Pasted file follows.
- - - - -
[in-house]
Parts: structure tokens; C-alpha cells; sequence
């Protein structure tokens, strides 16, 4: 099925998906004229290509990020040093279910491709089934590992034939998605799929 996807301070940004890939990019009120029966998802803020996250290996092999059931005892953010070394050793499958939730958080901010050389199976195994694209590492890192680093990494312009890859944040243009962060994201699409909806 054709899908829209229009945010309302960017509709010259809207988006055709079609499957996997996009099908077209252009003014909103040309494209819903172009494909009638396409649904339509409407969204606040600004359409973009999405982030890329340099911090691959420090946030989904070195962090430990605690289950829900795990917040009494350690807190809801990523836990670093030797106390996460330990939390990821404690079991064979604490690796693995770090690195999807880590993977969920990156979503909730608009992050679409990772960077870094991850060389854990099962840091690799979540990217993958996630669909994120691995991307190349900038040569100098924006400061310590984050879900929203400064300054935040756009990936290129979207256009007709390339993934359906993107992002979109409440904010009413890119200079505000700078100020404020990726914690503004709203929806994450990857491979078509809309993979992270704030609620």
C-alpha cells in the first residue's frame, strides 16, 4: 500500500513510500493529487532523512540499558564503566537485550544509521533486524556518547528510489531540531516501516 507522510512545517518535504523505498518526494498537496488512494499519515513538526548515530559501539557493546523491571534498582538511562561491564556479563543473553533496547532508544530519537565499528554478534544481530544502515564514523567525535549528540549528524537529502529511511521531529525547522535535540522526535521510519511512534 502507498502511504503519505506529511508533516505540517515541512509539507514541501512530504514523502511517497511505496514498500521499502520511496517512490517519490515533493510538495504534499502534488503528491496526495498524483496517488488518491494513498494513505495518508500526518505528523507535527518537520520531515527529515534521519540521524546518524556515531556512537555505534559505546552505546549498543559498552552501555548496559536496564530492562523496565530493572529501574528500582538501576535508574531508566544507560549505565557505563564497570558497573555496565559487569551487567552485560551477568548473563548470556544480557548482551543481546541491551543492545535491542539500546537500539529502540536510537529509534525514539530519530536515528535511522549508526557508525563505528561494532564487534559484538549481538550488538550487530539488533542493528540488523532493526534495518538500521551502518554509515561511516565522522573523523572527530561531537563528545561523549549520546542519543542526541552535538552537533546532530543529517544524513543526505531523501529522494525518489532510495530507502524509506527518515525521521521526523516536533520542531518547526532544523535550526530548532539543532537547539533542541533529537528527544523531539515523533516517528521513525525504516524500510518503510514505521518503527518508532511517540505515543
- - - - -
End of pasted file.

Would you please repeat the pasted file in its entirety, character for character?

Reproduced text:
[in-house]
Parts: structure tokens; C-alpha cells; sequence
């Protein structure tokens, strides 16, 4: 099925998906004229290509990020040093279910491709089934590992034939998605799929 996807301070940004890939990019009120029966998802803020996250290996092999059931005892953010070394050793499958939730958080901010050389199976195994694209590492890192680093990494312009890859944040243009962060994201699409909806 054709899908829209229009945010309302960017509709010259809207988006055709079609499957996997996009099908077209252009003014909103040309494209819903172009494909009638396409649904339509409407969204606040600004359409973009999405982030890329340099911090691959420090946030989904070195962090430990605690289950829900795990917040009494350690807190809801990523836990670093030797106390996460330990939390990821404690079991064979604490690796693995770090690195999807880590993977969920990156979503909730608009992050679409990772960077870094991850060389854990099962840091690799979540990217993958996630669909994120691995991307190349900038040569100098924006400061310590984050879900929203400064300054935040756009990936290129979207256009007709390339993934359906993107992002979109409440904010009413890119200079505000700078100020404020990726914690503004709203929806994450990857491979078509809309993979992270704030609620």
C-alpha cells in the first residue's frame, strides 16, 4: 500500500513510500493529487532523512540499558564503566537485550544509521533486524556518547528510489531540531516501516 507522510512545517518535504523505498518526494498537496488512494499519515513538526548515530559501539557493546523491571534498582538511562561491564556479563543473553533496547532508544530519537565499528554478534544481530544502515564514523567525535549528540549528524537529502529511511521531529525547522535535540522526535521510519511512534 502507498502511504503519505506529511508533516505540517515541512509539507514541501512530504514523502511517497511505496514498500521499502520511496517512490517519490515533493510538495504534499502534488503528491496526495498524483496517488488518491494513498494513505495518508500526518505528523507535527518537520520531515527529515534521519540521524546518524556515531556512537555505534559505546552505546549498543559498552552501555548496559536496564530492562523496565530493572529501574528500582538501576535508574531508566544507560549505565557505563564497570558497573555496565559487569551487567552485560551477568548473563548470556544480557548482551543481546541491551543492545535491542539500546537500539529502540536510537529509534525514539530519530536515528535511522549508526557508525563505528561494532564487534559484538549481538550488538550487530539488533542493528540488523532493526534495518538500521551502518554509515561511516565522522573523523572527530561531537563528545561523549549520546542519543542526541552535538552537533546532530543529517544524513543526505531523501529522494525518489532510495530507502524509506527518515525521521521526523516536533520542531518547526532544523535550526530548532539543532537547539533542541533529537528527544523531539515523533516517528521513525525504516524500510518503510514505521518503527518508532511517540505515543